Nanosized semiconductors grown on a gold butterfly
Japanese researchers have devised a way to make nanosized semiconductors on a metal surface, generating localised heat on a gold nanoparticle within a butterfly-shaped nanostructure. The heat causes hydrothermal synthesis in which semiconducting zinc oxide crystallises on the gold nanoparticle.
Scientists have been investigating ways to carefully place nanosized semiconductors on metallic particles to utilise them in nanolasing and nanolithography, for example. But current methods lack precision or are too costly. The researchers from Hokkaido University and Hokkai-Gakuen University developed a new method to overcome these issues, as described in the journal Nano Letters.
The team first conducted simulations to determine the optimal conditions for precisely controlling the generation of heat in nanostructures. They utilised a phenomenon called surface plasmon resonance, a process which partly converts light to heat in metallic materials.
According to the simulations, a butterfly-shaped nanostructure consisting of two rhombus gold particles placed on either side of a gold nanorod would lead to optimal conditions. In this system, the nanorod, or the body of the butterfly, works as a nanoheater using a specific polarised light. After rotating the light polarisation 90°, the rhombus particles, or the wings of the butterfly, should work as an antenna to gather light at subwavelength spots in the butterfly’s semiconductor skin.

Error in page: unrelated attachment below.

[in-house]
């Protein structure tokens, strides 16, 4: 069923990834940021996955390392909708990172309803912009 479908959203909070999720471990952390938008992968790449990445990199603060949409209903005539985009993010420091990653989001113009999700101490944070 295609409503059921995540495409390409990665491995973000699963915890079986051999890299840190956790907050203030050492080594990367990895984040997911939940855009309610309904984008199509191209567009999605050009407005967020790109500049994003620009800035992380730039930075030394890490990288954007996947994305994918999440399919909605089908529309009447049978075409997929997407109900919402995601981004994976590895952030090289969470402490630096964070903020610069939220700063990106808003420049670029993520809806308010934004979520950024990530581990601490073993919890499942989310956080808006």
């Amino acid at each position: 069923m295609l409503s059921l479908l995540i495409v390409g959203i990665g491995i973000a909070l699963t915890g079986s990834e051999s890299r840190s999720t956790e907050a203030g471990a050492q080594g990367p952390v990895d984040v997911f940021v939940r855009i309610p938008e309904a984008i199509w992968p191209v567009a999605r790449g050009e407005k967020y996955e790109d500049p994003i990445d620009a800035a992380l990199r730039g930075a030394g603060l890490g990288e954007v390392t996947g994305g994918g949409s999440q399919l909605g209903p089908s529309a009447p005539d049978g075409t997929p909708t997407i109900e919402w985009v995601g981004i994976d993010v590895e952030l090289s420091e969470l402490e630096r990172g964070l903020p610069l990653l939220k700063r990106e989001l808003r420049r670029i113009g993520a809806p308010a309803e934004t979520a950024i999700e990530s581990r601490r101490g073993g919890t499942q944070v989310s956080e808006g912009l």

To test this theory, the team fabricated the gold butterfly and placed it in water inside a glass chamber. A solution made from equal parts zinc nitrate hexahydrate and hexamethylene tetramine was added to the chamber, which was then sealed and placed on a microscopic stage.
When the laser light was shone on the system inside the chamber, the nanorod heated up and semiconducting zinc oxide particles crystallised along its surface as they expected. This demonstrated that the butterfly-shaped gold nano-antenna can precisely control where plasmon-assisted hydrothermal synthesis occurs, therefore enabling the localised formation of nanosized semiconductors.
“Further research is expected to lead to the development of powerful nanosized light sources, highly efficient photoelectric conversion devices and photocatalysts,” said Hokkaido University’s Keiji Sasaki. “It could also lead to applications in semiconductor electronics and optical quantum information processing.”
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